European Hornet or Giant Hornet

European Hornet or Giant Hornet

Is an introduced species first reported in the United States in 1840 in NewYork. Currently, its geographical range extends from the Northeastern states west to the Dakota’s, and south to Louisiana and Florida. It belongs to a family of wasps called the Vespids. Technically, it is the only hornet in North America. The European hornet is a large, aggressive yellow jacket. Homeowners should be cautious when attempting to control their nests.

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Pest Library Description

The adult European hornet worker is approximately 35mm in length with yellow and brown coloration. The overwintering queens are somewhat larger. The nests are typically located in a cavity, such as a hollow tree or wall void. They will rarely appear freely suspended like the football-shaped baldfaced hornet nests. The entrance to European hornets’ nest is frequently two meters (six feet) or more above ground. In some instances, a portion of the gray, papery nest extends outside the cavity or void.


Each fall, the colony produces males and females that mate and the females become next year’s queens. Only the over the wintering queens survive in protected sites such as under loose bark, in tree cavities, and in wall voids of buildings. All other colony members produced in the current year will perish. In the spring, the emerging queens establish new nests in aerial cavities, deposit eggs in cells they have constructed, and feed the first batch of larvae. The larvae mature, pupate in their cells, and then emerges sterile female workers.

Hornet hive in attic
Hornet Hive in attic

These workers take over the responsibility of foraging for food to feed the young larvae, collect cellulose to expand the nest, and protect the nest from external threats. Typical food for the young include crickets, grasshoppers, large flies, caterpillars, and the workers of other yellow jacket species European hornet colonies often contain 300 or more workers by September or October (maximum of 800–1,000 workers). It is not unusual for workers to bounce off of external lights or house window panes during summer nights. Although the workers will sting if handled, they are not normally aggressive unless the colony is threatened. In addition to the hazard created by their stings, the hornets will also damage various trees and shrubs by girdling the branches and twigs to gather bark for nest building and to obtain nourishment from the sap.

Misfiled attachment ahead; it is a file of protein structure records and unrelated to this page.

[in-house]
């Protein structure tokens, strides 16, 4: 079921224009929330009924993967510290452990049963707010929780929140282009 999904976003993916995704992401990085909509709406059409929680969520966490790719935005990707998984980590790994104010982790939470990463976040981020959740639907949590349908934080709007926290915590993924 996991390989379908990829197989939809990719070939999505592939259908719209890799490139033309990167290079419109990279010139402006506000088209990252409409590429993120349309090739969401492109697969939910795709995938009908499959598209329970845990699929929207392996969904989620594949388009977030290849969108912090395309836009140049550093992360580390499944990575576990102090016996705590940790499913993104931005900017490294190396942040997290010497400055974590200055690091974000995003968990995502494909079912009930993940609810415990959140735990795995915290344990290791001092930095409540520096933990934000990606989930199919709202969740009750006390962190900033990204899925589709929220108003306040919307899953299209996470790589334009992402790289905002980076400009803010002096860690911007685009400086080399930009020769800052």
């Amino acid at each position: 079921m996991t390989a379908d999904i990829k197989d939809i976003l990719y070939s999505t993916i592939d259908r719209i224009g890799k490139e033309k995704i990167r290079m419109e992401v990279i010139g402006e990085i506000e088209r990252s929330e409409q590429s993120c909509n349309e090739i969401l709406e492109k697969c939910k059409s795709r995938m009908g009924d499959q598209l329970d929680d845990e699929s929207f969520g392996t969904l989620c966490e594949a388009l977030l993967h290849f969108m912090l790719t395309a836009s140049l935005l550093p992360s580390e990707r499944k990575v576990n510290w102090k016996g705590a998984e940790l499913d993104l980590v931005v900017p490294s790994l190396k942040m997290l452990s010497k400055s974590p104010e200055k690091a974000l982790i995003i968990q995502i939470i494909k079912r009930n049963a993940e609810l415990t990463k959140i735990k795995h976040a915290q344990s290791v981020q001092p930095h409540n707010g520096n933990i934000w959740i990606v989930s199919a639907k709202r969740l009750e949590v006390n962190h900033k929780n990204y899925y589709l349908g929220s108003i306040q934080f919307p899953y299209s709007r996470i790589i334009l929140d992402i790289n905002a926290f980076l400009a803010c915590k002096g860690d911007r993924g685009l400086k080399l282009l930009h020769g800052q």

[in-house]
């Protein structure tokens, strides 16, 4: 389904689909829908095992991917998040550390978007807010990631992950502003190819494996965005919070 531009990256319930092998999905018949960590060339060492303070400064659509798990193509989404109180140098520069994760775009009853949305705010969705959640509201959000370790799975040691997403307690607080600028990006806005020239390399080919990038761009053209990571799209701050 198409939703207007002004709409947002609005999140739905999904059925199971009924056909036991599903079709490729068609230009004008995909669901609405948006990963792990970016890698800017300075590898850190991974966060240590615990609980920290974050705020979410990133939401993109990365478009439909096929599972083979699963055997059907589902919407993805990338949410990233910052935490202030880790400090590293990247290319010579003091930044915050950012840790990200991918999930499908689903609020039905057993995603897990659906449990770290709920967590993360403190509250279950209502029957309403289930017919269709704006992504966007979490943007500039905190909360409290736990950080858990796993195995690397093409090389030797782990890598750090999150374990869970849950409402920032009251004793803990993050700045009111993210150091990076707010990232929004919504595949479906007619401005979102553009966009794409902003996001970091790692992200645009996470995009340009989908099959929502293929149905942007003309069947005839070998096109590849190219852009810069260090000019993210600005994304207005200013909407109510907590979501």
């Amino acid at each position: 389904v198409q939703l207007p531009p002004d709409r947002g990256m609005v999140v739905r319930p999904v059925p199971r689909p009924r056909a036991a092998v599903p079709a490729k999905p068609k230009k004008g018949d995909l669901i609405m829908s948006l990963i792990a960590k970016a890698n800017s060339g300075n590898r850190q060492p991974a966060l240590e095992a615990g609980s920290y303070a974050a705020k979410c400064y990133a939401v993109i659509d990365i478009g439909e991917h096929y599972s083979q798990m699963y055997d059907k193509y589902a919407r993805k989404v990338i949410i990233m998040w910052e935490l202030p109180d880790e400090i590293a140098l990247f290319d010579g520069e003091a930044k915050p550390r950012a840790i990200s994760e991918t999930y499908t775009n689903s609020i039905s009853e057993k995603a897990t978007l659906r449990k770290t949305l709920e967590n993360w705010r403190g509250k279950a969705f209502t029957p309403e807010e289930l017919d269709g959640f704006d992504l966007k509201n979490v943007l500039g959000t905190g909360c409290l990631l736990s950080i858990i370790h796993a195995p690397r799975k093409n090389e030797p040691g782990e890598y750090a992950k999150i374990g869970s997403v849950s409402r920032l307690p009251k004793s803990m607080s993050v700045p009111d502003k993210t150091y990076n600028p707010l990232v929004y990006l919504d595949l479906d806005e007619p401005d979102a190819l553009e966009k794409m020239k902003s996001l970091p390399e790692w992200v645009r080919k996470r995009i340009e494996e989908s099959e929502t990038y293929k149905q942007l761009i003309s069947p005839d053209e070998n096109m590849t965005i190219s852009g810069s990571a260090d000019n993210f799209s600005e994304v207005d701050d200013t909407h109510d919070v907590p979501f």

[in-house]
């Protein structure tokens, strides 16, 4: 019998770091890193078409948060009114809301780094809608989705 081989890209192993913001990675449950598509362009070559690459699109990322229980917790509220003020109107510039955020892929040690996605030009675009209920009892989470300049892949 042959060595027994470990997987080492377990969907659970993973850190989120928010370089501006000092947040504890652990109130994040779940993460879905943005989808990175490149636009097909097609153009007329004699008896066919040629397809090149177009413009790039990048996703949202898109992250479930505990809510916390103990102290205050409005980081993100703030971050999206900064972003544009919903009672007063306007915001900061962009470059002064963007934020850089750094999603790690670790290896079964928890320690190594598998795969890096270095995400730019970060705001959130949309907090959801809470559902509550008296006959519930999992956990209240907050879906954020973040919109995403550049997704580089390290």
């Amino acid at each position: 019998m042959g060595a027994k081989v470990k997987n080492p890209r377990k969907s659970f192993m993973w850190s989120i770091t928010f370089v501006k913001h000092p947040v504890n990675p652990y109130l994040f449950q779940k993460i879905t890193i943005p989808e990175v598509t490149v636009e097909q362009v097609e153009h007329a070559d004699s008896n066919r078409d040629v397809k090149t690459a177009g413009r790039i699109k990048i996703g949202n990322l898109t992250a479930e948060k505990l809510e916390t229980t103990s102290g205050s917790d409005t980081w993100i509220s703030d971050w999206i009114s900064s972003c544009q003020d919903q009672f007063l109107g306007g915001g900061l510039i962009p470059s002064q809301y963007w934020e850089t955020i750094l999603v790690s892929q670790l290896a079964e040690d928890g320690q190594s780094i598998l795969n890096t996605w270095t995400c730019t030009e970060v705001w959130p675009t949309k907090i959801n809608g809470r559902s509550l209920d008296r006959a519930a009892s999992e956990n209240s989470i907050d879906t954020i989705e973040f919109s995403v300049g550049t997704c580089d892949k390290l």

For treatment of European hornets in wall voids of buildings. Be certain NOT to plug the hornets’ entrance because they may chew through interior wall coverings in an attempt to escape and enter the living area.

 You can call our emergency number after hours for help with this pest. The picture taken was at 10 pm. in the home with a horrified family.  Do not attempt to swat or spray these insects they will turn aggressive. Avoid hive as distance may be assumed as aggression.

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